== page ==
August 22, 2014
#foreignaffairsMonday, July 7, 2014
For The Herald
Meet Diokitec S.A. The company is owned 99% by Argentina’s National Atomic Energy Commission (CNEA) and 1% by the Mendoza province government. According to its self-description, its mission is to “guarantee the supply of uranium dioxide for the nuclear fuels used in the Atucha I and Embalse nuclear power plants.”
The plant is based — up to now — in Córdoba. But as many of its kin, it is not a welcome neighbour. So much so, that there are plans to move it quite soon to the northern province of Formosa.
Diokitec S.A. is a textbook case of the NIMOBY effect. The acronym stands for “not in my own back yard,” the kind of things with which we do not necessarily disagree, provided they are placed far from where we live or work. True, nuclear power plants, are quite controversial. But the controversy gets more philosophical and less urgent the further away these facilities are from us.
Predictably, the planned move has already triggered protests in Formosa from concerned neighbours and from national environmentalist NGOs. Moreover, Greenpeace has already gone public, albeit in the context of its well-known views against this source of energy. But what makes this case even more interesting is that the protests are starting to come from across the border. There is increasing talk in Paraguay, about the environmental hazards associated with such a neighbour placed near the frontier.
The word Botnia immediately springs to mind. But — on this occasion — it would be Argentina playing the villain’s role. In any case, a new example of cross-border environmentalism in the region. And, perhaps, the chance to start building more cooperative mechanisms and processes to deal with this kind of issues. Although a final decision about locating Diokitec in Formosa has not been reached, there is still a public hearing to take place on July 15, the odds are that the plans will go ahead.
The very bad news is that there will be no way of avoiding negative reactions on both sides of the border. Nuclear energy generation was, is, and will be a sensitive issue. The question is if something can be done to avoid it becoming a permanent thorn on the side of the bilateral relation.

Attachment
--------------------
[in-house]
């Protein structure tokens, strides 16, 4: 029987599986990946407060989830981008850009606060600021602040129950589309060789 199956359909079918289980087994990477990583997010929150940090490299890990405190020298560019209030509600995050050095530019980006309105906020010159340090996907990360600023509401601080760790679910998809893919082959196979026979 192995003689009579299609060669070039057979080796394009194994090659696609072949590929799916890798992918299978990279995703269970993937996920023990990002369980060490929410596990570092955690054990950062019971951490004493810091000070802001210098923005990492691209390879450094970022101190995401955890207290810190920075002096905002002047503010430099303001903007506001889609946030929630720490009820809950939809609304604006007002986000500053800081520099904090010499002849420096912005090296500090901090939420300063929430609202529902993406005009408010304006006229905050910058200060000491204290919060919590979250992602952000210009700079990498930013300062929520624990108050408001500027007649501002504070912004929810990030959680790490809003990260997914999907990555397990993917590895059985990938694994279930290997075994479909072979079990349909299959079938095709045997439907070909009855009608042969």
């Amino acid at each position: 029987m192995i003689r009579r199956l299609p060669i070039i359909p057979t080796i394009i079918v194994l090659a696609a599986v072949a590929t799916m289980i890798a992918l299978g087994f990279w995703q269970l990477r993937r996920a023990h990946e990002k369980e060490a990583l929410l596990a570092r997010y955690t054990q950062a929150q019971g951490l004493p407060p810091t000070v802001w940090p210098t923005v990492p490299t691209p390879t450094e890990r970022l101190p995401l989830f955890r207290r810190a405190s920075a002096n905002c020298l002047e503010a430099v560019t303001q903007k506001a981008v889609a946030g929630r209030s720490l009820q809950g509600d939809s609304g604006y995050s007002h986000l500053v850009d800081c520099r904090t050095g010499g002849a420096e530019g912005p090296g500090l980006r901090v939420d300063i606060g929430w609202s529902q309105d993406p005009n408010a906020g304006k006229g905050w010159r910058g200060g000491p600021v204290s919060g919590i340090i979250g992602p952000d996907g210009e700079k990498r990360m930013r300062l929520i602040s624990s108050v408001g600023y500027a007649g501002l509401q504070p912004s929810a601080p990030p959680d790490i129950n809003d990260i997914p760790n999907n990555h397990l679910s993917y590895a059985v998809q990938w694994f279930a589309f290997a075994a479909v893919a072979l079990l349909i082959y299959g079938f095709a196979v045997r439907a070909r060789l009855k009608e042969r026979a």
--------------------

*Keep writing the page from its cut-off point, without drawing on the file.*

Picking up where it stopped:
Some of the Argentine government’s moves seem to be pointing in the right direction. Last week, the head of the CNEA, Ms Norma Boero, headed a delegation that visited Paraguay to inform the authorities about the plans. And three months ago, she hosted a delegation headed by her Paraguayan counterpart with a similar objective.
According to the information provided by the CNEA, they arranged on a (much needed?) update of the 1967 bilateral agreement on the peaceful use of atomic energy as well as on personnel exchanges. Perhaps more important, they started to discuss bilateral cooperation on regulatory matters. If both sides are serious, is the best way of offering safeguards to Formosa’s neighbours.
On a more pessimistic note, there are some awkward news. A bill is working its way through the Paraguayan Senate asking President Cartes to state his government’s opposition to this project. And it seems to have cross-party consensus.
Even more awkward, the Paraguayan Senators Arnoldo Wiens (Partido Colorado), Fernando Silva Facetti (Partido Liberal) and Arnaldo Giuzzo (Partido Democrático Progresista) visited Argentina to discuss the issue with their local counterparts. They met with five opposition Senators: Luis Naidenoff, Alfredo Martínez, Eugenio Artaza, Roberto Basualdo and Norma Morandini There were no Victory Front (FpV) senators there. It is worrying if they were not invited to the meeting. And equally worrying if they were invited but declined to attend.
The obvious risk is that an issue, which is sensitive per-se, becomes part of a toxic blend of foreign and domestic politics in which things are likely to get out of control quite quickly. And in terms of foreign policy this transcends the bilateral relation with Paraguay. The bilateral aspect is likely to be noisiest. Not least because it happens at a time when there are other Mercosur and non Mercosur issues straining the bilateral relation. Trade and Yaciretá are two of the contentious problems.
But it should be noted that matters related to nuclear power generation are the subject of close international scrutiny and regulation. Argentina has a good reputation as an international supplier of this kind of sensitive technology which it wants and needs to protect. It would be a pity to see petty domestic political squabbles find their way into the broader international agenda.
If one has to go by what the senators from both countries said, Argentina’s Foreign Affairs Ministry has failed to comply with their requests for information. If that is the case, the Ministry has the chance of fixing its mistake quite quickly. And if the fault lands on its Paraguay counterpart’s doorstep, the fact remains that it is in Argentina’s best interest to be seen to act transparently. And make sure the information gets to all those who request it, including the press, the politicians and — vital in this case — civil society organizations.
Nobody should have any illusions that a nuclear fuels plant can be installed without controversy. But common sense indicates that all efforts should be made to limit as much as possible the usage of the issue to further non-related political agendas. And the way of doing this, is for the Argentine government to engage all possible audiences, on the other side of the border, with clear and credible information.
Expect no miracles. This will not be pain-free. But a proactive approach might help everybody to limit the risk of having a second Botnia in Mercosur.